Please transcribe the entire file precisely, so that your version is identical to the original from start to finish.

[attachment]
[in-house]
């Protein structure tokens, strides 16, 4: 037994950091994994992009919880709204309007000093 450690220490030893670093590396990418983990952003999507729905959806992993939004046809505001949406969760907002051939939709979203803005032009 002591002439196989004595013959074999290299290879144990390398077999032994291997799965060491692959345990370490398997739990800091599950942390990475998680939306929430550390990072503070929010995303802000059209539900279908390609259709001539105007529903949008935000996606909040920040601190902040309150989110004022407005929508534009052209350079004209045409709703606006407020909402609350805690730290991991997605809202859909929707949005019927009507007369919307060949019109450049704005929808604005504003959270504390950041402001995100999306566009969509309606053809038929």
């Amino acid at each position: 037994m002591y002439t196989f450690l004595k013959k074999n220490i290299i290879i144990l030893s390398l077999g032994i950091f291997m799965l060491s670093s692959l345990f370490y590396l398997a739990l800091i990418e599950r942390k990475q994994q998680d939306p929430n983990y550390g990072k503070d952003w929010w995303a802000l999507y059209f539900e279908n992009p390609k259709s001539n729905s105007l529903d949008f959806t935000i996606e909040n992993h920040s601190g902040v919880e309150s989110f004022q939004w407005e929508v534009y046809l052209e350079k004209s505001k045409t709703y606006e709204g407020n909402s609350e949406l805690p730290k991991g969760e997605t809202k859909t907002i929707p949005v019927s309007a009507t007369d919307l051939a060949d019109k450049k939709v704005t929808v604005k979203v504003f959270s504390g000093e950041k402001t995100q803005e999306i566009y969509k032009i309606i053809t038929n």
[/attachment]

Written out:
[in-house]
């Protein structure tokens, strides 16, 4: 037994950091994994992009919880709204309007000093 450690220490030893670093590396990418983990952003999507729905959806992993939004046809505001949406969760907002051939939709979203803005032009 002591002439196989004595013959074999290299290879144990390398077999032994291997799965060491692959345990370490398997739990800091599950942390990475998680939306929430550390990072503070929010995303802000059209539900279908390609259709001539105007529903949008935000996606909040920040601190902040309150989110004022407005929508534009052209350079004209045409709703606006407020909402609350805690730290991991997605809202859909929707949005019927009507007369919307060949019109450049704005929808604005504003959270504390950041402001995100999306566009969509309606053809038929």
């Amino acid at each position: 037994m002591y002439t196989f450690l004595k013959k074999n220490i290299i290879i144990l030893s390398l077999g032994i950091f291997m799965l060491s670093s692959l345990f370490y590396l398997a739990l800091i990418e599950r942390k990475q994994q998680d939306p929430n983990y550390g990072k503070d952003w929010w995303a802000l999507y059209f539900e279908n992009p390609k259709s001539n729905s105007l529903d949008f959806t935000i996606e909040n992993h920040s601190g902040v919880e309150s989110f004022q939004w407005e929508v534009y046809l052209e350079k004209s505001k045409t709703y606006e709204g407020n909402s609350e949406l805690p730290k991991g969760e997605t809202k859909t907002i929707p949005v019927s309007a009507t007369d919307l051939a060949d019109k450049k939709v704005t929808v604005k979203v504003f959270s504390g000093e950041k402001t995100q803005e999306i566009y969509k032009i309606i053809t038929n």